At our last ICAEW Sustainability Committee meeting we asked our members to come up with the most inspiring sustainability content that they've encountered recently. We encouraged them to submit content in all sorts of formats – images, videos, infographics, podcasts and books - and we'll be sharing them with you over the next few months so that you can be inspired too. So here, in the first of the series (just in time for the Christmas holidays) are our top five recommended reads.
If you have a top read you'd like to recommend get in touch with the ICAEW Sustainability team.
This Changes Everything
Naomi Klein, Penguin (6 Mar. 2015)
Recommended by: Tim Morgan, Finance Director, Shared Interest
Why: As the title suggests, this book offers a comprehensive look at the scale of what needs to be done to avoid an existential threat to our planet and humankind.
Leading from the Emerging Future: From Ego-System to Eco-System Economies
Otto Scharmer and Katrin Kaufer, Berrett-Koehler Publishers (30 July 2013)
Recommended by: Steve Lang, Founding Director, InSpring
Why: If there’s one thing we need in the next decade and beyond, it’s a form of mindful leadership that prioritises listening over dictats, humility over ego, and collaboration over competition.
Banking on Words: The Failure of Language in the Age of Derivative Finance
Arjun Appadurai, University of Chicago Press; 1 edition (19 Nov. 2015)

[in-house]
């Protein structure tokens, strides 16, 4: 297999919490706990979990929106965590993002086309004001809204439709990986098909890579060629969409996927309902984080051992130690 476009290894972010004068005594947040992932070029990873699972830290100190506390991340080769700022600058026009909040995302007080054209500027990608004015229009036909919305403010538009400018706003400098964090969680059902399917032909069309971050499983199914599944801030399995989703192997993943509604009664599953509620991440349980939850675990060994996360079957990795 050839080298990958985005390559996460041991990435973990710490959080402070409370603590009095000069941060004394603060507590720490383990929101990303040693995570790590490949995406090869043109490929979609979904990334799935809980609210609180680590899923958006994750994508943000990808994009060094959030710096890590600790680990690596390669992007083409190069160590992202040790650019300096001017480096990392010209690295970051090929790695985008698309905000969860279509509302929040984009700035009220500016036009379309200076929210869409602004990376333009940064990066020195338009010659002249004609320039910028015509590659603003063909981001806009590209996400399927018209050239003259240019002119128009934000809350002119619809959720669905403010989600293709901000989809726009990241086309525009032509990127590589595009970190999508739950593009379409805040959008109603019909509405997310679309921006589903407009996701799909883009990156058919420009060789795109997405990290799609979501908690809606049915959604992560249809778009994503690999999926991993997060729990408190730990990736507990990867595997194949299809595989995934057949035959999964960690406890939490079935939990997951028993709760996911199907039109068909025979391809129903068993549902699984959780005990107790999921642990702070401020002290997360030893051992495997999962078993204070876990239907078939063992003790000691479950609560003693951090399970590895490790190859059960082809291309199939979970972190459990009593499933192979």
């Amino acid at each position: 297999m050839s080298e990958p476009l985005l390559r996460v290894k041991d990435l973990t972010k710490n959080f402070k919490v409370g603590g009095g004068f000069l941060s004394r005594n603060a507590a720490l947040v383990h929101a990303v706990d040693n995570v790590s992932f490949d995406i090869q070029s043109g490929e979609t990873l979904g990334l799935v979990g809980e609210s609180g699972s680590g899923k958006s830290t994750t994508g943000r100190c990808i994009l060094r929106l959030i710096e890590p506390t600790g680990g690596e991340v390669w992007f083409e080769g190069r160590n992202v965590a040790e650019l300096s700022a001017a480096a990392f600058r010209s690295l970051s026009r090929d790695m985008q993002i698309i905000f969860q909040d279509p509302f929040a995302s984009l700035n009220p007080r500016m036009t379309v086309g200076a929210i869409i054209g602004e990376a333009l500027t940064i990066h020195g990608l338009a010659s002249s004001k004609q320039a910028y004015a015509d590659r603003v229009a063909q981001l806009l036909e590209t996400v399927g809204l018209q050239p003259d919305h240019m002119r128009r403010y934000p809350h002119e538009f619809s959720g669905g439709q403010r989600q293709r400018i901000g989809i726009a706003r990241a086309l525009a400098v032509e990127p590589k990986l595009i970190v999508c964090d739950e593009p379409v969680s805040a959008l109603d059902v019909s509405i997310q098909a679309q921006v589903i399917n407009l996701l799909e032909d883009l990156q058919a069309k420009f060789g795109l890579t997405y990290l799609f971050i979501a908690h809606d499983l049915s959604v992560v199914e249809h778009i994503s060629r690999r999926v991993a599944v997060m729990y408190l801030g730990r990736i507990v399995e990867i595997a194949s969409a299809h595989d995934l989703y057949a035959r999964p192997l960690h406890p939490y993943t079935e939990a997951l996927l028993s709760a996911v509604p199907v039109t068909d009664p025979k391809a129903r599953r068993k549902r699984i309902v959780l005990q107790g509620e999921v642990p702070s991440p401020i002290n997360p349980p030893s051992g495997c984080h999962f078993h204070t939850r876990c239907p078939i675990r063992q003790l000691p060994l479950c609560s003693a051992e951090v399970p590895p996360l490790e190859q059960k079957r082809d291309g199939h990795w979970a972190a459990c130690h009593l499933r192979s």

Recommended by: Bruce Davis, Founder and Managing Director, Abundance Investment
Why: Appadurai looks at the financial crisis from an interesting angle: as a crisis of language. He proposes that these crises occur not because of the wrong financial products, but because of our inability to describe the products. In a nutshell, people didn't know what they were doing because they couldn't describe it.
Doughnut Economics: Seven ways to think like a 21st century economist
Kate Raworth, Random House Business (6 April 2017)
Recommended by: Dara Latinwo, Organisation Transformation Consultant, Deloitte
Why: Too often, the best-selling economics books of today (think Thomas Piketty’s Capital) accurately diagnose the world’s problems and then abruptly conclude with some hastily scribbled recommendations, leaving the reader mired in misery and hopelessness. Doughnut Economics is different.
It’s entirely made up of brilliant solutions that impress and inspire in equal measure. An unbroken thread of hope runs throughout the book, uplifting in a way that very few other works in this genre do. A must read.
The Invention of Nature: Alexander von Humboldt's New World
Andrea Wulf, John Murray; 01 edition (24 Mar. 2016)
Recommended by: Richard Spencer, Head of Sustainability, ICAEW
Why: New York Times captures better than I can why this book is so compelling...
“Wulf does much to revive our appreciation of this ecological visionary through her lively, impressively researched account of his travels and exploits, reminding us of the lasting influence of his primary insight: that the Earth is a single, interconnected organism, one that can be catastrophically damaged by our own destructive actions.” – New York Times Sunday Book Review, 10 Best Books of 2015